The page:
Broadway review by Adam Feldman
In the late 1950s, when a growing number of comedians began dabbling in dark subject matter and social and political satire, the umbrella term sick comedy was used to cover a range of artists from Lenny Bruce and Jules Feiffer to Tom Lehrer and Nichols and May. The longform comic storyteller Mike Birbiglia gives it a more literal spin: He draws much of his humor from the well of his own actual illnesses. Birbiglia’s breakthrough solo, Sleepwalk with Me, dealt with his extreme form of somnambulism; subsequent shows, including Broadway’s The New One, have also brushed on questions of mortality. The latest Mike check-up, the funny and endearing The Old Man & the Pool, dives back into questions of life and death, delivered with a goofy gallows grin that helps the medicine go down.
“Dives” is perhaps the wrong word for Birbiglia’s approach; he’s more of a wader. His new yarn centers on visits to doctors—to address troubling breathing issues and his family history of cardiac arrest—but also includes long and enjoyable digressions about his childhood experiences with public swimming. Birbiglia doesn’t wallow in his suffering, but he doesn’t go that deep; part of his great charm as a performer is in the way he deflects pity with stoic geniality, mentioning potentially grave issues (such as what sound like anxiety attacks) lightly and fleetingly, almost in passing. He’s in the pool, but you never worry that he’s really going to drown. He’s having too much fun in there, splashing around with us.
The material itself is almost secondary, and at times it is pretty familiar: faintly nostalgic observational humor about elderly men in locker rooms and the amount of urine in pools. But the comedian—directed as usual by Seth Barrish, with input from This American Life’s Ira Glass—delivers it with becomingly sly modesty, smiling and shrugging at his own jokes while poised against Beowulf Boritt’s curving set (which suggests a wave of a graph paper). Like all of Birbiglia’s joints, The Old Man & the Pool is carefully structured: The chatty sidetracks always loop back to the central path. Birbiglia is an expert at controlling the pace and energy of the evening, and the thrust stage of Lincoln Center’s Vivian Beaumont Theater helps him maintain an appealing closeness to the crowd. Only once, at the performance I attended, did he seem to lose control over the proceedings: when one woman in the audience, despite his entreaties, literally could not stop herself from laughing. As problems go, that’s a nice one for a comedian to have.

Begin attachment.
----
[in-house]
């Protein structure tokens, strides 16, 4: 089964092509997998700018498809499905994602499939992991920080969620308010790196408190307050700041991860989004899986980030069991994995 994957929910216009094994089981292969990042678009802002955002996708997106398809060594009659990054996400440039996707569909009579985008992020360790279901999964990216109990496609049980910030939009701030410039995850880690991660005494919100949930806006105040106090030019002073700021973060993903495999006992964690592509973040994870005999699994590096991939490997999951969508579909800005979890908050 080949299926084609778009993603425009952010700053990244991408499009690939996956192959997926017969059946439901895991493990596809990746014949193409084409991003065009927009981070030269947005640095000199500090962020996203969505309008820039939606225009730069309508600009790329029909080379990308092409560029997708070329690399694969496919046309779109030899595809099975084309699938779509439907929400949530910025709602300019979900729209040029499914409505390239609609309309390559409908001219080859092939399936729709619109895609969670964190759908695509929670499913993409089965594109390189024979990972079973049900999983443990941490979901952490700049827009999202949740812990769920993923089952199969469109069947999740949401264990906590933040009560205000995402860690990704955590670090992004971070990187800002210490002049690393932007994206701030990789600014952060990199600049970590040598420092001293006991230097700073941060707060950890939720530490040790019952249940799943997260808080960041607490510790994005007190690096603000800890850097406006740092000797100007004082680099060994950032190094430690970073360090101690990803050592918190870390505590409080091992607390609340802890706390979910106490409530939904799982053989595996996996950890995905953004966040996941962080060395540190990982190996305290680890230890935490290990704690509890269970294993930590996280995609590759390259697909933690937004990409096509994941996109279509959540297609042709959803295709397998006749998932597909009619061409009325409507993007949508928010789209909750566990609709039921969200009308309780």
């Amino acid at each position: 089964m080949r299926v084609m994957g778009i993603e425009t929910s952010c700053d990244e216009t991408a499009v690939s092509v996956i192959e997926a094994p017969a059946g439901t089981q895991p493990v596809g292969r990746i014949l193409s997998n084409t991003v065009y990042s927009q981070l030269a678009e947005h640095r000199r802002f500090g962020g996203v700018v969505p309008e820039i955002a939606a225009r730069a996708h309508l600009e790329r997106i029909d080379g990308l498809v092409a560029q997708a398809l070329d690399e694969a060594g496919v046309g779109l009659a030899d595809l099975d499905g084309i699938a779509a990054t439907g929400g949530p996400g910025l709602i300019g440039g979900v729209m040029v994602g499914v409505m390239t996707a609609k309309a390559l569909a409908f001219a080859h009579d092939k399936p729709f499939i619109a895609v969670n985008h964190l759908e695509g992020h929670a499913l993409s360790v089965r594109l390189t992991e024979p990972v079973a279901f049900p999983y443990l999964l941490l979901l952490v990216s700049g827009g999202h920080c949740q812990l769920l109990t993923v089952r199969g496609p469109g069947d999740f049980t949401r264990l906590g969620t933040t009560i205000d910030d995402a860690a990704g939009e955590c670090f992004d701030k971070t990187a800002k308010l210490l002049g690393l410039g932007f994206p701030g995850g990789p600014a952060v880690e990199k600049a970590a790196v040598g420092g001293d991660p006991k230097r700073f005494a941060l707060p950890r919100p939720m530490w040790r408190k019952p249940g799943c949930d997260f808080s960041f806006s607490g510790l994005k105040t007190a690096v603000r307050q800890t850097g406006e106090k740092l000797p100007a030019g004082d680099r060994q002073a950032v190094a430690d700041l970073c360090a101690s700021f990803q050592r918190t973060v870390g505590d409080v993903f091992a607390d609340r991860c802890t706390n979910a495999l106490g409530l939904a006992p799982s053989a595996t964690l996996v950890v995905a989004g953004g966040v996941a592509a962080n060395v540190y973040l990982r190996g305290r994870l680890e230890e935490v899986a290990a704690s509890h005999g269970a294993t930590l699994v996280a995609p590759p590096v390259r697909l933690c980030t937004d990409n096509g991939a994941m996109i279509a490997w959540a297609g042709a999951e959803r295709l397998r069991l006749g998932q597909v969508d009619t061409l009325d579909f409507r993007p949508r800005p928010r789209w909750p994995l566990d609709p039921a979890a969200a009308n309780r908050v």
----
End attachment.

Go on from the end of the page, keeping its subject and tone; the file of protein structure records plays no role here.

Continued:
The Old Man & the Pool. Vivian Beaumont Theater (Broadway). By Mike Birbiglia. Directed by Seth Barrish. With Birbiglia. Running time: 1hr 25mins. No intermission.
Mike Birbiglia: The Old Man & the Pool | Photograph: Courtesy Emilio Madrid